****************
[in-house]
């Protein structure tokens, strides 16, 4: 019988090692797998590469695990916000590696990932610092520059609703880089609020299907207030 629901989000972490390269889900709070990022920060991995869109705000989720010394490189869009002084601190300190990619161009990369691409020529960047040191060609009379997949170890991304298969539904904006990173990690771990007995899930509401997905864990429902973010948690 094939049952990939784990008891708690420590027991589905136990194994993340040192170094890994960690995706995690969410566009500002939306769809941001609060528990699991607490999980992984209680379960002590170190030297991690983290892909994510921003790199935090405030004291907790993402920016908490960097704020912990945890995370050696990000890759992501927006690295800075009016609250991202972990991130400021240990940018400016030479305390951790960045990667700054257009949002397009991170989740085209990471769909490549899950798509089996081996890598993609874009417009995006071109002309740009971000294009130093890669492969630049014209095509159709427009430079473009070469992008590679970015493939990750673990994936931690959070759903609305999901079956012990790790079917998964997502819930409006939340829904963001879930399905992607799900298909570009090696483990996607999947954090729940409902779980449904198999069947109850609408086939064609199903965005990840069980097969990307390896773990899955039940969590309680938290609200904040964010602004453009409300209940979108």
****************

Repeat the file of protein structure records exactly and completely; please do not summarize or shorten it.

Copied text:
[in-house]
């Protein structure tokens, strides 16, 4: 019988090692797998590469695990916000590696990932610092520059609703880089609020299907207030 629901989000972490390269889900709070990022920060991995869109705000989720010394490189869009002084601190300190990619161009990369691409020529960047040191060609009379997949170890991304298969539904904006990173990690771990007995899930509401997905864990429902973010948690 094939049952990939784990008891708690420590027991589905136990194994993340040192170094890994960690995706995690969410566009500002939306769809941001609060528990699991607490999980992984209680379960002590170190030297991690983290892909994510921003790199935090405030004291907790993402920016908490960097704020912990945890995370050696990000890759992501927006690295800075009016609250991202972990991130400021240990940018400016030479305390951790960045990667700054257009949002397009991170989740085209990471769909490549899950798509089996081996890598993609874009417009995006071109002309740009971000294009130093890669492969630049014209095509159709427009430079473009070469992008590679970015493939990750673990994936931690959070759903609305999901079956012990790790079917998964997502819930409006939340829904963001879930399905992607799900298909570009090696483990996607999947954090729940409902779980449904198999069947109850609408086939064609199903965005990840069980097969990307390896773990899955039940969590309680938290609200904040964010602004453009409300209940979108």